That Continuous Thing: Artists and the Ceramics Studio 1920 – Today

Tate St Ives

31 March – 3 September 2017

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This comprehensive exhibition charts the evolution of the pottery studio from the early 20th century to the present day.

Jessica Warboys, Hill of Dreams, 2016

Part of The Studio and the Sea season, this ceramics showcase runs in conjunction with an exhibition by contemporary British artist Jessica Warboys.

An in-depth look at the changing nature of ceramics creation, the display begins by examining the introduction of Japanese techniques to the western world by the British potter Bernard Leach. Together with his Tokyo-born contemporary Shōji Hamada, Leach established a pottery in St Ives in 1920 where he mimicked traditional Japanese methods using a custom-built noborigama kiln.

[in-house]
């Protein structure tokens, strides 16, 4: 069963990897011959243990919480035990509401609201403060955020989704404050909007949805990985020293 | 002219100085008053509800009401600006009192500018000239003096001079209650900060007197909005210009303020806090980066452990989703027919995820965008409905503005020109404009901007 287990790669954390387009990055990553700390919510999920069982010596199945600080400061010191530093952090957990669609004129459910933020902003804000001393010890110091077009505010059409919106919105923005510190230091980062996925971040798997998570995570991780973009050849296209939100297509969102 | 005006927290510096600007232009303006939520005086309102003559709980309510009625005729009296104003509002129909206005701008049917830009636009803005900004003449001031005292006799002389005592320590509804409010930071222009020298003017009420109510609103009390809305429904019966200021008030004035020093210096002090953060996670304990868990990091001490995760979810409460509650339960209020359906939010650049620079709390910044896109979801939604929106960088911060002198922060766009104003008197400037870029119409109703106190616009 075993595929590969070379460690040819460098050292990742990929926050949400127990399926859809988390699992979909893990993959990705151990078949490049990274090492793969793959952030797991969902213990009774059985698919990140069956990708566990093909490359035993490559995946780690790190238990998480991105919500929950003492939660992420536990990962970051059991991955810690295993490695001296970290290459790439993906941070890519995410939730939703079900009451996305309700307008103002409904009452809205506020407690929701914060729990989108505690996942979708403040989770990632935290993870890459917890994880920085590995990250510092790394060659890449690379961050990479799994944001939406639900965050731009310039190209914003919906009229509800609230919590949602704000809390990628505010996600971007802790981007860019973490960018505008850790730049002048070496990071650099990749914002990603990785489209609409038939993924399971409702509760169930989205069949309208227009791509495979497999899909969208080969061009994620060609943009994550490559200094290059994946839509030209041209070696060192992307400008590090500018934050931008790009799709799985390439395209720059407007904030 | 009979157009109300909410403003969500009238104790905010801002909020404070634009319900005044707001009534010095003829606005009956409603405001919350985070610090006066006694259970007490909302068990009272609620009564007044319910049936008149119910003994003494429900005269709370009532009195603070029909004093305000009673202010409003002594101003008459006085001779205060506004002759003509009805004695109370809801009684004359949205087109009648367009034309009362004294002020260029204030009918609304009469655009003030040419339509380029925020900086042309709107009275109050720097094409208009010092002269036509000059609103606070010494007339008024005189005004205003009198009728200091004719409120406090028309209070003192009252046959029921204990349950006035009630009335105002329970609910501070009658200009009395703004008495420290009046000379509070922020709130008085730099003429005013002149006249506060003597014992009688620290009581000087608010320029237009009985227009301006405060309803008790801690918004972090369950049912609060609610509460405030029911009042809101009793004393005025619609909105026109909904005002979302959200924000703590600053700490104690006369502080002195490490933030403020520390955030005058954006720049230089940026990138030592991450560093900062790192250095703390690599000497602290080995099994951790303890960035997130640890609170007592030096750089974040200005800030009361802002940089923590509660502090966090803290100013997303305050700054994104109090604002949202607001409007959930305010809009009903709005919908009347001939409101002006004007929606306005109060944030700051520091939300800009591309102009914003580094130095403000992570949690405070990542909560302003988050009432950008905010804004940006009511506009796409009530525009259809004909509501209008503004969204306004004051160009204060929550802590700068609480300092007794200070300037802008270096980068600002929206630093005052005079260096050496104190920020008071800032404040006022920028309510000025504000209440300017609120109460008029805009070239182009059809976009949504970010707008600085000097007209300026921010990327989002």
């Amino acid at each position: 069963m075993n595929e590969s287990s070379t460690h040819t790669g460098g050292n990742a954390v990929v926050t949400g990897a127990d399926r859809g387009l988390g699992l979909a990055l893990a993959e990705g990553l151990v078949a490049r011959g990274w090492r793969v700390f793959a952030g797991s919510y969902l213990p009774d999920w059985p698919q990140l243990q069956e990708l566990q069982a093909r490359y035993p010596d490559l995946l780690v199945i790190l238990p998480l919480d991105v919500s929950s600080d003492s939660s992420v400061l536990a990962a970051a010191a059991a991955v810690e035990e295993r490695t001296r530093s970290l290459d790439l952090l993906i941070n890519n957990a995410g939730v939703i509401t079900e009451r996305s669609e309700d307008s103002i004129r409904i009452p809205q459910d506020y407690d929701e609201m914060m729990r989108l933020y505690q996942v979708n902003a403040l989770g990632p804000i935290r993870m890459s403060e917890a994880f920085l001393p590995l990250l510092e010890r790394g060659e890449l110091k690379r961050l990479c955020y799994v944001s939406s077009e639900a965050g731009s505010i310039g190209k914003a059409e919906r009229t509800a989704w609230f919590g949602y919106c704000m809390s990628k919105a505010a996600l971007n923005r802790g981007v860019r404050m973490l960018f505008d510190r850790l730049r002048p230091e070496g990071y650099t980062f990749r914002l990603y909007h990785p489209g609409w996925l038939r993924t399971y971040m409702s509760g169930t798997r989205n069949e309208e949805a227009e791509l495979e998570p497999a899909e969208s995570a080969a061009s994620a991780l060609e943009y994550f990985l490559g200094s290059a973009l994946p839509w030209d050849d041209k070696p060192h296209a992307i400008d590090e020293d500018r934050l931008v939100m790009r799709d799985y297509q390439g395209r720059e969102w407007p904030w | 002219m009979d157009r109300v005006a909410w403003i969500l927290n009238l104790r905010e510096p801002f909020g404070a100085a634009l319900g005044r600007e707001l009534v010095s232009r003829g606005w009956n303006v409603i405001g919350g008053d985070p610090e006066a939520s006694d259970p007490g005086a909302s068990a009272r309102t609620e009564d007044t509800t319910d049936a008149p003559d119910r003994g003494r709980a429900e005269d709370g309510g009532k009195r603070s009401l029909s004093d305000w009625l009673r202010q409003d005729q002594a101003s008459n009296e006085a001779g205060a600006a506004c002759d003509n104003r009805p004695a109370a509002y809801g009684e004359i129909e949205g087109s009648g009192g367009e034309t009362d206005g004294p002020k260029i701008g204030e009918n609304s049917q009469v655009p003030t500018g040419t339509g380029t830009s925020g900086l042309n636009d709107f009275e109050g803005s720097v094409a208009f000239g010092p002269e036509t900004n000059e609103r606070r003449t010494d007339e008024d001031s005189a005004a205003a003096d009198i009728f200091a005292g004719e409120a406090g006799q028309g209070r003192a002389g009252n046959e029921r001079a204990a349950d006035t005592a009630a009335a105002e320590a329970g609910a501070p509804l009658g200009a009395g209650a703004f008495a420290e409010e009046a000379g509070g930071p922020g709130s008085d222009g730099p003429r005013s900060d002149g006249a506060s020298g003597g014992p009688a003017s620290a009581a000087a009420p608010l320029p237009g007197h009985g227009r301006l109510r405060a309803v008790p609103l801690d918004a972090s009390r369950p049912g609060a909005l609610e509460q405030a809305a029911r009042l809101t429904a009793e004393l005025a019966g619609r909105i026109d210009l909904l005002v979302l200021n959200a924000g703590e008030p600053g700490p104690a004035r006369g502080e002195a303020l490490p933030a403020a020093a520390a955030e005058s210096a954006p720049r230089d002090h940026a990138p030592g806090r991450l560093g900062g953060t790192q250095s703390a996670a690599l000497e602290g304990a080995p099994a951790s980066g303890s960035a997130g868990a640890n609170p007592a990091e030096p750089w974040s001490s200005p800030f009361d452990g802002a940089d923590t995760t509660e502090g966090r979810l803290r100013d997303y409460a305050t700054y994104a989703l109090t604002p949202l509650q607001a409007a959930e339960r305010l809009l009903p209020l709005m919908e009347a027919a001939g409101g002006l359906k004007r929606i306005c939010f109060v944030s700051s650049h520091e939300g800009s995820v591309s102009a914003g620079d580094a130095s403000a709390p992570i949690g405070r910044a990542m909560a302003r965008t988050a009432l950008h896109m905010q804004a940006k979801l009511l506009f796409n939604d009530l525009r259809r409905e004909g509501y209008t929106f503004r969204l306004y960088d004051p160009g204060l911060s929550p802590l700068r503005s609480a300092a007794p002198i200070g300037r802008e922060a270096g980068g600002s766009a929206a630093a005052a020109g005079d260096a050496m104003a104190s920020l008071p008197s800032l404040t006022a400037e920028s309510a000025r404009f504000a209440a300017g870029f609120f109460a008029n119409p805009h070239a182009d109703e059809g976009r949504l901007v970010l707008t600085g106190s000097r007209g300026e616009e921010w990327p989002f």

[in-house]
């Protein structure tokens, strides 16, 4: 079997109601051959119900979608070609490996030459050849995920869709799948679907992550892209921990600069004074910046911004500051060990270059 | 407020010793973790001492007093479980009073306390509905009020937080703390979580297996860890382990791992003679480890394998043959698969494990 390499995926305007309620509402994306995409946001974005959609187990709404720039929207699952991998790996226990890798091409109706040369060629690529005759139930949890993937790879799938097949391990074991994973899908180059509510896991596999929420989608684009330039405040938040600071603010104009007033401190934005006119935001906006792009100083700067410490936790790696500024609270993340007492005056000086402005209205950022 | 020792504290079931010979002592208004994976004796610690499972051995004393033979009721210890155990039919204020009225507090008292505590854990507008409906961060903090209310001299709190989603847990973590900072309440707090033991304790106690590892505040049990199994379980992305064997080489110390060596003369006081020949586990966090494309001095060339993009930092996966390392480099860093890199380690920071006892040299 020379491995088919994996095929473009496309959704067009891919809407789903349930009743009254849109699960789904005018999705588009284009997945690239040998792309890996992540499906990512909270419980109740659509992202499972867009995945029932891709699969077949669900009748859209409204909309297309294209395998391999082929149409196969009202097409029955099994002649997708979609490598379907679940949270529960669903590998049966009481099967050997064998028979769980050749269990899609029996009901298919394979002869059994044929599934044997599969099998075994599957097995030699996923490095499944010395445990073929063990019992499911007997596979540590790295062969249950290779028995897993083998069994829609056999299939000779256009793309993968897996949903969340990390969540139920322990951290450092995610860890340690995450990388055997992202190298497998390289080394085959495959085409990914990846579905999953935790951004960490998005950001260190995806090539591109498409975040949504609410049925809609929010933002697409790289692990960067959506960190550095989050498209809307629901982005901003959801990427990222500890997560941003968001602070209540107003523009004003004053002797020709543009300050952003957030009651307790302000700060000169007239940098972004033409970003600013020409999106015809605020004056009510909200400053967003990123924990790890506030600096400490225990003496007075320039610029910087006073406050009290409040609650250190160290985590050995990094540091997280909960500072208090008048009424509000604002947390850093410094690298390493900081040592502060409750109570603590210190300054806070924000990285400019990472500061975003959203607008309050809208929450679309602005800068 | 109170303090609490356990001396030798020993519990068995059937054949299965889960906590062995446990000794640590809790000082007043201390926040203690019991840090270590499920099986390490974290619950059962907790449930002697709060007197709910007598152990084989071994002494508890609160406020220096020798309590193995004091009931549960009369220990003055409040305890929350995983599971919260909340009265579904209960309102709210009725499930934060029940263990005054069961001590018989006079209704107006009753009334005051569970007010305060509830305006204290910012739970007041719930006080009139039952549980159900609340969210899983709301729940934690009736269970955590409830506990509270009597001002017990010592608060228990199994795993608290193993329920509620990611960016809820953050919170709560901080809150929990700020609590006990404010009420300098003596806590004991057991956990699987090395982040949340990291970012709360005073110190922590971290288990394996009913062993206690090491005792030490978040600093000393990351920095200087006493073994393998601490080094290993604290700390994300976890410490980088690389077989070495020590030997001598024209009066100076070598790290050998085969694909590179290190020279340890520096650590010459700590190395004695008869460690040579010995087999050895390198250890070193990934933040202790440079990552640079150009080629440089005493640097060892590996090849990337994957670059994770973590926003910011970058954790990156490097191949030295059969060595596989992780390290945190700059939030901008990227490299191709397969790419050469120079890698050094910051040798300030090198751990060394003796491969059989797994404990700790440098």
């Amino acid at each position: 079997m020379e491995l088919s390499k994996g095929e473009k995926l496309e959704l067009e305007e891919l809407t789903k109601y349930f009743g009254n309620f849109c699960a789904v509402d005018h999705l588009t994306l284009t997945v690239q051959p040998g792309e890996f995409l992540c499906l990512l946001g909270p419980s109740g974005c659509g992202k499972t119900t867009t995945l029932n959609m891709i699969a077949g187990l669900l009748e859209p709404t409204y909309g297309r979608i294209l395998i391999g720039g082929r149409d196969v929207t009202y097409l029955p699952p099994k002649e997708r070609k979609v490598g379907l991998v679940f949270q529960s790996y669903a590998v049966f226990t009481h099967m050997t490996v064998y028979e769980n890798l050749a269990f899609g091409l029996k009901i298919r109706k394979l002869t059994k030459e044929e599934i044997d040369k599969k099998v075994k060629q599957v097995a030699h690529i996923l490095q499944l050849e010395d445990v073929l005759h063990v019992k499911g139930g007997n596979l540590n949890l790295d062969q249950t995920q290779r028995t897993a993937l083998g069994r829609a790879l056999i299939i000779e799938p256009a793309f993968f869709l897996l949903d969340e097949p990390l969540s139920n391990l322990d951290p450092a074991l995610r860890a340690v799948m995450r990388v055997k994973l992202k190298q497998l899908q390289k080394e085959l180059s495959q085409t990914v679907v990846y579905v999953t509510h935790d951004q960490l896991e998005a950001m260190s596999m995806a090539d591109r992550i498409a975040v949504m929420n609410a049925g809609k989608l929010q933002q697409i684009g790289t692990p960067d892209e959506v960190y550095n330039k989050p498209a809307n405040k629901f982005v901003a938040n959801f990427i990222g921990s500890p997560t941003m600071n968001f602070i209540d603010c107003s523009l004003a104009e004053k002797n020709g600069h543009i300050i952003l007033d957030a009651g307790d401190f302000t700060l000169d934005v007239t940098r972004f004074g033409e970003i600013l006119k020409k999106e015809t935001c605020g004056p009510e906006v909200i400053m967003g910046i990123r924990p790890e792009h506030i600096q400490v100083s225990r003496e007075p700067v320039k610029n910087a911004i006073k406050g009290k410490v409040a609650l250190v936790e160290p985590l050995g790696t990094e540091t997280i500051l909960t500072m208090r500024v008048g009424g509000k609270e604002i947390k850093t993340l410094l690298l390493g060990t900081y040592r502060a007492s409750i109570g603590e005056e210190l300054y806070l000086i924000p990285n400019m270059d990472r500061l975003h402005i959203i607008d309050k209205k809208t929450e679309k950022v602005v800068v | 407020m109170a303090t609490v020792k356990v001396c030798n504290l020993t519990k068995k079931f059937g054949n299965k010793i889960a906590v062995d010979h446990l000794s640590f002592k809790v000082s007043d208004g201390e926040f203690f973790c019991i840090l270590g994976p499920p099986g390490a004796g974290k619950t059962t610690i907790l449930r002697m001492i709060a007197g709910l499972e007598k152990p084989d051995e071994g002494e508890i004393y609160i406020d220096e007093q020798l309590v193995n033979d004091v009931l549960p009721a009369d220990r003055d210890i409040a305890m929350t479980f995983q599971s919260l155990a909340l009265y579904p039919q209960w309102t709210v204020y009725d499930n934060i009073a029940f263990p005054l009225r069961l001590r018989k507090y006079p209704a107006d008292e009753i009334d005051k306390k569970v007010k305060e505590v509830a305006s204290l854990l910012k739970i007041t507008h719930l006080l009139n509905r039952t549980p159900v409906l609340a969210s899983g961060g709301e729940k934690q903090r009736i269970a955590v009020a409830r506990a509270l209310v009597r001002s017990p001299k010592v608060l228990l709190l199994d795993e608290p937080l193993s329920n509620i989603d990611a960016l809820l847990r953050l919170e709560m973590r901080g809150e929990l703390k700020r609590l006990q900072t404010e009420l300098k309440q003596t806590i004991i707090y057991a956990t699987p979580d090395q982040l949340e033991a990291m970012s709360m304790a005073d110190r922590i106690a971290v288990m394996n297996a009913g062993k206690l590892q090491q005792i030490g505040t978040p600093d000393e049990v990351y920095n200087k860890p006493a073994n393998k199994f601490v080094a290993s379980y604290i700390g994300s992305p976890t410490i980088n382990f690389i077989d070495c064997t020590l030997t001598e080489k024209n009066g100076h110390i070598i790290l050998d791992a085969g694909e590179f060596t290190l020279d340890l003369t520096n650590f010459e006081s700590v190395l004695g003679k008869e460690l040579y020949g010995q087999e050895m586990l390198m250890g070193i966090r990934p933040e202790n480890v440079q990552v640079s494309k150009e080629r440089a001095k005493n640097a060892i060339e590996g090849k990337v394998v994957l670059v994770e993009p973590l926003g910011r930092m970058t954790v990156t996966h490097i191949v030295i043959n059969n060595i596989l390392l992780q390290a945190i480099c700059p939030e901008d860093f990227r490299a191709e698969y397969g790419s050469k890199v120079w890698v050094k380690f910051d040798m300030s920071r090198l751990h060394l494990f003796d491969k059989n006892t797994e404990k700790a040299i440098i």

Moving towards the mid 20th century, the focus shifts to California and the pioneering work of abstract sculptor Peter Voulkos – who is quoted in the exhibition title – and his apprentices Ken Price and Ron Nagle. To reflect on this revolutionary period, contemporary ceramicist Jesse Wine presents a selection of newly commission pieces.

Examining the experimental, hand-building techniques championed by Gillian Lowndes and Richard Slee in London from the 1970s onwards, the final section of the exhibition has been staged in collaboration with Aaron Angell – one of today’s most radical ceramicists. The show closes with the artist’s pick of pieces developed by various students at his Hoxton workshop Troy Town Art Pottery, where he pushes for ‘psychedelic’ results.

Venue information

"Art Fund" is the operating name of the National Art Collections Fund, a charity registered in England and Wales (209174) and Scotland (SC038331)